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Diamond Certificates

Before purchasing a diamond, you should expect to review a copy of its certificate (also referred to as cert.), as this is your only guarantee of the quality and value of that diamond.

What is a certificate?

A diamond certificate, also called a diamond grading report, diamond dossier, or diamond quality report, is a report created by a gemmologist, or gemmologists, who have scrutinized the diamond and placed it under a microscope to analyze its dimensions, clarity, cut, colour and other characteristics.

How to read a Diamond Certificate

When looking at a diamond report, you will notice each specific diamond is issued an identification number. The reports describe and grade the diamond. The report also describes the diamond's shape and cut, the clarity and colour. There is also a diagram which plots the internal and external characteristics of the diamond.

Shape and Cut

Refers to the style and make of the diamond. The style is the shape of the stone; for example: round brilliant, marquise shape, oval shape, emerald cut, princess cut, radiant cut, heart shape, and baguettes etc. Many believe the larger the diamond the greater its value. This is not necessarily true. It is the cut that unlocks the beauty for which diamonds are valued. Larger diamonds are generally full cut, meaning they have 58 facets, each of which must be in precise symmetrical relationship. The responsibility for this precision lies solely with the cutter.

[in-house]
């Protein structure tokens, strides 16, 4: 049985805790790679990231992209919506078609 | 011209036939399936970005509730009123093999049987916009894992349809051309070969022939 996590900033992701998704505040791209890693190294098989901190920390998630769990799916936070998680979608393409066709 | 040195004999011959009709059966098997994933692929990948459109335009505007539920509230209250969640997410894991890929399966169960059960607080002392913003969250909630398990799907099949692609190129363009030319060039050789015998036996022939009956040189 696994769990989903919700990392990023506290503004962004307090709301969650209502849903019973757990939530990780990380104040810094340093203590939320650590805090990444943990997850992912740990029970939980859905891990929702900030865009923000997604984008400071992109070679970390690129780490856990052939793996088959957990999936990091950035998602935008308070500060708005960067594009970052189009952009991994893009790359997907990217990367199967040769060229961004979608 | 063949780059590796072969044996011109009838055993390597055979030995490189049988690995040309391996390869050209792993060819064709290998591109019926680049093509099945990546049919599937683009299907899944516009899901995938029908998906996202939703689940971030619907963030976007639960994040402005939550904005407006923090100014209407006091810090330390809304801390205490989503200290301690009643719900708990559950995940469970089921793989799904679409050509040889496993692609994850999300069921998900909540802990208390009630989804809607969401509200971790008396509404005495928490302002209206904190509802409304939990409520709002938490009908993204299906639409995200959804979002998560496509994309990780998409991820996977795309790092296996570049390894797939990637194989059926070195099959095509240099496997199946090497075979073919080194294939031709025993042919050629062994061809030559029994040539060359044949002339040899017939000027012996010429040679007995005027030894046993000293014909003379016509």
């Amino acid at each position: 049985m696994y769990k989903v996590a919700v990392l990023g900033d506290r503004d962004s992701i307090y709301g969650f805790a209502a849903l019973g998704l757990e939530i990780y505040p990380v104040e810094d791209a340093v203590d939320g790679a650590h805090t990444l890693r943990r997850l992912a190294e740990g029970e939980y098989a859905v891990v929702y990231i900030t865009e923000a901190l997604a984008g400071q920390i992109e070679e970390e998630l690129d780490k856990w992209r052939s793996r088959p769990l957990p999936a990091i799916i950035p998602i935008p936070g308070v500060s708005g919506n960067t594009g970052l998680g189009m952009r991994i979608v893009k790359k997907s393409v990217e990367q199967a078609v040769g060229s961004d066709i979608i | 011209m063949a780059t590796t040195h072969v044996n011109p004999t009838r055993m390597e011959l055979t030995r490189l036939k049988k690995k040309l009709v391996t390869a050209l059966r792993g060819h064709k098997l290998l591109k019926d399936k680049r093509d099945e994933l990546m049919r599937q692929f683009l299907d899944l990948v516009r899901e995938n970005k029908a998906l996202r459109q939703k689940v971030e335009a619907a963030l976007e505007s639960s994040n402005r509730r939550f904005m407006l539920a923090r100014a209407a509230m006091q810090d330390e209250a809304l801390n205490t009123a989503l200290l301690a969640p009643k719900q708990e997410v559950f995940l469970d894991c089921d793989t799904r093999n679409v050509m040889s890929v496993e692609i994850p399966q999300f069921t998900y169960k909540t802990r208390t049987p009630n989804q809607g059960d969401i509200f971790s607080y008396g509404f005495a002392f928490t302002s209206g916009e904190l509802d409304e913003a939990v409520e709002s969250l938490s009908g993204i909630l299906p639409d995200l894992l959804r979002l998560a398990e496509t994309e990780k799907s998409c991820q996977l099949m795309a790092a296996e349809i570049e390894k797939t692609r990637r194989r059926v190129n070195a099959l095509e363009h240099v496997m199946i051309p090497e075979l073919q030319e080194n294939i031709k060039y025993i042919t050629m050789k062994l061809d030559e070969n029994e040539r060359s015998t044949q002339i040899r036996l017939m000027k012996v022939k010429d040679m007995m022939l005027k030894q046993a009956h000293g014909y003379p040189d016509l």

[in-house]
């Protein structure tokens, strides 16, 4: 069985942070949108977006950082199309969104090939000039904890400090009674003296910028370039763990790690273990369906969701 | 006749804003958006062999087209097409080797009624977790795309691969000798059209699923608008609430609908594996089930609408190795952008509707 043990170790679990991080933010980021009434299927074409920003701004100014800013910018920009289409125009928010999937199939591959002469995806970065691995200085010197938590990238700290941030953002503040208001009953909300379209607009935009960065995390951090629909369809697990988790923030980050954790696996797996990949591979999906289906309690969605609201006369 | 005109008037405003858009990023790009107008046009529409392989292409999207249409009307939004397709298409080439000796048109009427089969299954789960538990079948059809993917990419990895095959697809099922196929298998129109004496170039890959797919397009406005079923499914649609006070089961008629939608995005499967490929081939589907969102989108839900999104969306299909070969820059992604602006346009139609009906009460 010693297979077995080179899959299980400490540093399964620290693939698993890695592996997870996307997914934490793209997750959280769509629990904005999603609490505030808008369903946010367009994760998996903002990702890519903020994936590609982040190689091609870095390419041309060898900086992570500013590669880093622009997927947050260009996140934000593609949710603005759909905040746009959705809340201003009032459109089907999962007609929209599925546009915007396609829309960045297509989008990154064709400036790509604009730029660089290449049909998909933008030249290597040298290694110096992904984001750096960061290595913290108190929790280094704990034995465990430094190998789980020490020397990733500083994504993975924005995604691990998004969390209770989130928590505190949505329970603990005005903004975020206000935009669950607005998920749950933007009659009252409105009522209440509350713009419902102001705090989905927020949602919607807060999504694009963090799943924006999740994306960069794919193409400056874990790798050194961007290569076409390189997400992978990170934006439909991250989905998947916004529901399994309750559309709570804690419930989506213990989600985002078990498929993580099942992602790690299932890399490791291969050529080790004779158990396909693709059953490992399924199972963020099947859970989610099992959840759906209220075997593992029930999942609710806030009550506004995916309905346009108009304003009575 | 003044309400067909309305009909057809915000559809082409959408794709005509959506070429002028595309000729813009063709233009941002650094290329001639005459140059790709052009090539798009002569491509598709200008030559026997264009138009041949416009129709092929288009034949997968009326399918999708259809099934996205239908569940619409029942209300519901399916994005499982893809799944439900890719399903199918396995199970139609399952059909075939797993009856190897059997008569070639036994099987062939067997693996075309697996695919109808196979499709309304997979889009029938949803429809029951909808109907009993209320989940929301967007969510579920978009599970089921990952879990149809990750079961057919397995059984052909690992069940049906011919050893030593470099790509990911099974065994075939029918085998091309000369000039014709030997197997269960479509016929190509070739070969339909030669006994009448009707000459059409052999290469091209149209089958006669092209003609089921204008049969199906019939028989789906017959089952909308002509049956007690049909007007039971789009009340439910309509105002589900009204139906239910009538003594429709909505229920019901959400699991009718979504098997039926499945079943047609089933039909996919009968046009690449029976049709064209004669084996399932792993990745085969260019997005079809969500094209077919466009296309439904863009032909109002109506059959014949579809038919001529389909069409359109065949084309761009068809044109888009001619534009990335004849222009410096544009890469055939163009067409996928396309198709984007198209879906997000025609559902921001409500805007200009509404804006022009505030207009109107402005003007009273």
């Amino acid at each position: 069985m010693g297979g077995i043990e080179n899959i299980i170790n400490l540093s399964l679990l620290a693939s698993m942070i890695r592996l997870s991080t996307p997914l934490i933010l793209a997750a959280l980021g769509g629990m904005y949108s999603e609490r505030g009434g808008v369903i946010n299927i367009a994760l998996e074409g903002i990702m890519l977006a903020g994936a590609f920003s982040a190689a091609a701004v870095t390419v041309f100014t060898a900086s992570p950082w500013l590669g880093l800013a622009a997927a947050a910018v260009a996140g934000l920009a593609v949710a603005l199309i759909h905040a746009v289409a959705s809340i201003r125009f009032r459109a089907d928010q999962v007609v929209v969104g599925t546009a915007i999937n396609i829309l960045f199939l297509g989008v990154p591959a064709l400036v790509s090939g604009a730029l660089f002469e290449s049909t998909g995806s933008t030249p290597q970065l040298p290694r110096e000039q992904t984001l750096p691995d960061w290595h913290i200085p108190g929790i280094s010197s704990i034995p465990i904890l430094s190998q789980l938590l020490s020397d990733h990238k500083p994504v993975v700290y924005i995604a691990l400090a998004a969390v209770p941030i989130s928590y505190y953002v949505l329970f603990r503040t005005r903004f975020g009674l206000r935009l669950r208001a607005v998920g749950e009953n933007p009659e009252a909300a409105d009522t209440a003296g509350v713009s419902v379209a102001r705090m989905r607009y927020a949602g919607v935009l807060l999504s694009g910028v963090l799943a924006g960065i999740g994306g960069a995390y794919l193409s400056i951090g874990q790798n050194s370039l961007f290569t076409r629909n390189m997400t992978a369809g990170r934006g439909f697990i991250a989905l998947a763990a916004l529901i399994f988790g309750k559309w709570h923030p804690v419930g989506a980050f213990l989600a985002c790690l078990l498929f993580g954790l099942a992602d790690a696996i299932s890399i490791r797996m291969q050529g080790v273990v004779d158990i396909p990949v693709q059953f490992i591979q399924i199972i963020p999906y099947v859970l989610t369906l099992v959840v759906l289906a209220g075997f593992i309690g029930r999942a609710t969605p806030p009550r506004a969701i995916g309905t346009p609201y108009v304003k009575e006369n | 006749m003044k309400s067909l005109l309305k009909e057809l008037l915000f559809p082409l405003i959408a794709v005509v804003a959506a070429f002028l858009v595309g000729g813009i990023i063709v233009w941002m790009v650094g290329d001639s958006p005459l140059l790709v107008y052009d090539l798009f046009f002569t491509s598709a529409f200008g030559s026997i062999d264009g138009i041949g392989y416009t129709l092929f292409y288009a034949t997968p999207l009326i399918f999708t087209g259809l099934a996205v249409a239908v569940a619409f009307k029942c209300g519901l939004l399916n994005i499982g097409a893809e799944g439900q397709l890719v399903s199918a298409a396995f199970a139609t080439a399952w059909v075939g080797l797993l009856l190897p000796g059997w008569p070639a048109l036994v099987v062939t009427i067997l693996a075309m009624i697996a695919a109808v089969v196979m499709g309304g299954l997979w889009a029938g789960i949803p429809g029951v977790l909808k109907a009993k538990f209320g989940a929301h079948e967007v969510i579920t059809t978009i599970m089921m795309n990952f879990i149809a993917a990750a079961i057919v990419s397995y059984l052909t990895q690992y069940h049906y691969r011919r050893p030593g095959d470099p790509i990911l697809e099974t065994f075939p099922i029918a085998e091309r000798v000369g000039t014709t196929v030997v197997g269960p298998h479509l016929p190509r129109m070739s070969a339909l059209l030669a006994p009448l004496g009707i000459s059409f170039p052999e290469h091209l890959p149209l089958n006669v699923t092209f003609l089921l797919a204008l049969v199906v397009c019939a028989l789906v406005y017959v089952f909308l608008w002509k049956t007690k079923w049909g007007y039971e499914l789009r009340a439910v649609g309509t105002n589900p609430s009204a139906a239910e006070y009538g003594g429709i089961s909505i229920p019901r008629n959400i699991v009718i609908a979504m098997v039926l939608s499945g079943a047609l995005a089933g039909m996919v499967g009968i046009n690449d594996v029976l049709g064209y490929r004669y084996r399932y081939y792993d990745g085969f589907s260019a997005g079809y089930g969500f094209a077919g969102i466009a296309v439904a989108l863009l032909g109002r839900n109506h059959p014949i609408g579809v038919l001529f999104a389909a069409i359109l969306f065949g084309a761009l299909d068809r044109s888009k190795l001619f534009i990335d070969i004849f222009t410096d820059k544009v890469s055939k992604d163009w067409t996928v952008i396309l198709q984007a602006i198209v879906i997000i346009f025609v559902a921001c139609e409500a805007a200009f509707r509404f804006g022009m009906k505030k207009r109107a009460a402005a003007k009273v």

When measuring the diameter of a round diamond, the circumference and the depth of the stone are gauged. These measurements are then used to calculate the proportions of the diamond. On fancy shaped diamonds the measurements are taken length by width.


Carat or carat-weight refers to the size and weight of the diamond. The word carat originated from times when the seeds of the carab tree were used on a balance scale to measure weight. Today, the standard weight of one carat is 0.2 grams or 1/5 of a gram. One carat is divided into 100 points; a diamond of 75 points weighs 0.75 carats. A large diamond is not necessarily a better or more valuable diamond. Two diamonds of equal weight can have very unequal value, depending on their cut, colour and clarity.


Refers to the total depth of the stone from the table, or top, of the diamond to the culet, or point. In round brilliants the range of generally accepted depth to width ratio is between 58% and 64%. In fancy shapes, the total depth and other proportions are not scrutinized the same way as round brilliants.


The table is the largest facet of the diamond and considered the window. In round brilliants, the range of generally accepted table to overall diameter is 53% to 66%. Again, in fancy shapes, the table diameter and other proportions are not scrutinized in the same way as in round brilliants.


Refers to the middle of the diamond that separates the crown, or top of the diamond from the pavilion, or bottom. The girdle generally makes up to 2% to 4.5% of the total depth of the stone. This can vary depending on how thin or thick the girdle actually is. Some girdles are faceted and others are granular and have a frosted appearance.


The culet is a polished facet placed at the tip of the diamond to prevent chipping. The culet ranges from none or white abraded to extremely large, which would show an octagonal outline when looking through the stone. The culet is graded through the table, with the stone face up, under 10X magnification.